• Make sure you highlight men’s participation and contributions. Whenever you publish a PTA newsletter or post on social media, you can make extra effort to highlight that men are present and helping. That will help dads see that there’s a place for them at school and in PTA. 

School communities and PTAs thrive when everyone participates. Find additional tips and research on the benefits of increasing male involvement on National PTA’s website

How to Engage High School Parents in PTA

By Kathleen Fay, California State PTA Family Engagement Commission Consultant

As kids get older, family involvement in school and in PTA tends to drop off – even as stakes grow higher. When high school PTA leaders make family engagement a central goal, they can be instrumental in keeping parents/guardians/families engaged and active.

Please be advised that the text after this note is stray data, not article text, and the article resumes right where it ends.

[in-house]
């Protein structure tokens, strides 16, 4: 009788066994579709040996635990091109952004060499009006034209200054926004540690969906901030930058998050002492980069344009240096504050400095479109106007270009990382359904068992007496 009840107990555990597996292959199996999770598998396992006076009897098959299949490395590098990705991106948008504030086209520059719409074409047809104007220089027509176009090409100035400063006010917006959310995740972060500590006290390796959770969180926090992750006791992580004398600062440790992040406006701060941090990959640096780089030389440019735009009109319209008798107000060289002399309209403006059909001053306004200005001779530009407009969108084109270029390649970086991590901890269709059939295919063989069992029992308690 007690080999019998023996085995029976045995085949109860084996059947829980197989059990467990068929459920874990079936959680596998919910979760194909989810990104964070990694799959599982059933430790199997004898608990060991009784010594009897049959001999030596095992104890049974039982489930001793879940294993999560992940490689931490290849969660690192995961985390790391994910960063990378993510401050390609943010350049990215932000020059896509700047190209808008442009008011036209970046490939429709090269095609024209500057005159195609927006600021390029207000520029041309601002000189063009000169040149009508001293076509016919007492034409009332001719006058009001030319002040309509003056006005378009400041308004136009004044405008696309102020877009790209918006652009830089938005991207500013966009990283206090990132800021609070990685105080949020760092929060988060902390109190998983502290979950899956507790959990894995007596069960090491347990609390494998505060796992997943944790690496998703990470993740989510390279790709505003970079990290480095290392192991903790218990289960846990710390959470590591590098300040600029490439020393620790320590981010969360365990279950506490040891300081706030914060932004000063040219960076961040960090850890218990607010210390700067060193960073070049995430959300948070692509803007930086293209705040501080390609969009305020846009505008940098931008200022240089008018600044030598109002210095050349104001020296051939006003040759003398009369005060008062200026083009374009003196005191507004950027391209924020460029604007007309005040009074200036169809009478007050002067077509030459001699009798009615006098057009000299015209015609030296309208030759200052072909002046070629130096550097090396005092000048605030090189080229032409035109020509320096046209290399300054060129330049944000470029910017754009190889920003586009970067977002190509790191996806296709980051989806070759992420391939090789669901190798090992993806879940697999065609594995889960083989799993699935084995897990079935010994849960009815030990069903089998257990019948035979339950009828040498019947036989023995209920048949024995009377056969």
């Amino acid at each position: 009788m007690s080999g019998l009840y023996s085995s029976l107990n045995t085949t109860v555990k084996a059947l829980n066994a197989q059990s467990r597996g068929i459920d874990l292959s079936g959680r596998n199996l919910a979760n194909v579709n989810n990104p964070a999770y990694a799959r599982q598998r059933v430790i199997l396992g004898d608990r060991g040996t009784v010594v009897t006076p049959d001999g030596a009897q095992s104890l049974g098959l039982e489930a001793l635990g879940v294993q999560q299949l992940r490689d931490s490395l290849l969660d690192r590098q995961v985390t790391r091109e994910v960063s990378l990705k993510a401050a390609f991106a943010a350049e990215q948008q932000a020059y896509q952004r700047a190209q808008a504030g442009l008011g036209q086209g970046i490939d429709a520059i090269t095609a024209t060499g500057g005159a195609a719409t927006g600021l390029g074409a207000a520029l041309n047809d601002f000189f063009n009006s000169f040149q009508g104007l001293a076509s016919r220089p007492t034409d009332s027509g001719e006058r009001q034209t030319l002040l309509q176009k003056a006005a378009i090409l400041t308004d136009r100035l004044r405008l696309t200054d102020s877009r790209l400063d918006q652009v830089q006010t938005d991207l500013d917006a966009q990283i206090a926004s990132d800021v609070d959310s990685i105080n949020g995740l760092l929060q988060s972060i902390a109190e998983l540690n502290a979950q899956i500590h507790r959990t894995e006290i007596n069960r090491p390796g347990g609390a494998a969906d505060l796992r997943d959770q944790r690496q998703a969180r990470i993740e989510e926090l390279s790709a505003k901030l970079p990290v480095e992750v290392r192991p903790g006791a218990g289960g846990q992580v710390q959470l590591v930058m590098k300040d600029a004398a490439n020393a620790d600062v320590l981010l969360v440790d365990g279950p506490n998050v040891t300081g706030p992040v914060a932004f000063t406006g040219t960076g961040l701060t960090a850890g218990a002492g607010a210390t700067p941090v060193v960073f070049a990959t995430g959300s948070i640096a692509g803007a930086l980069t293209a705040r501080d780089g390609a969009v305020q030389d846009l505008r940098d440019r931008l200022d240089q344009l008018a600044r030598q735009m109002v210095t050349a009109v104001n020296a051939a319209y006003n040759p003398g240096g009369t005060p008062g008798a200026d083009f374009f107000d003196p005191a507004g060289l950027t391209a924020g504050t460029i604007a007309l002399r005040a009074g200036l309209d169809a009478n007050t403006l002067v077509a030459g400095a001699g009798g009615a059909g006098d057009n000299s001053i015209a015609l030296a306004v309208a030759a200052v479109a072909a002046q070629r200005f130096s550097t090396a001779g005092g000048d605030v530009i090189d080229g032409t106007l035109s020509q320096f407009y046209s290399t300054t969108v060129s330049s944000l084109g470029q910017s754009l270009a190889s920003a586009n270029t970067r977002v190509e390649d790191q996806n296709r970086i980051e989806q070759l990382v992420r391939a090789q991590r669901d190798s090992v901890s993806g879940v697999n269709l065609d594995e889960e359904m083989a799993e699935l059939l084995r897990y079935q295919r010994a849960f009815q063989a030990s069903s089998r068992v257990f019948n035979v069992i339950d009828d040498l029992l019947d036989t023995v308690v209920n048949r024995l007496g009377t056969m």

Your PTA gives families and community members a good reason to become engaged in the school community. By making your meetings matter – either virtually or in person, you provide your members with resources and shared power. Providing members with relevant and important information at your meetings, you can spark interest and attention and hopefully engage more families and community members. 

Here are some meeting tips:

Make sure meetings are well-planned and well-run.

Apply this approach to your agenda to bring members  to your meetings and keep them coming back: 

  • Plan.  Promptly take care of association business at the start of the meeting; allow 20 minutes for this. (See leader tips on how to do this, below.)
  • Present.  Devote the bulk of your time to a presentation by school/community leaders, subject experts, or a panel of students who are invited to speak on a topic of interest and relevance to the lives of high school parents.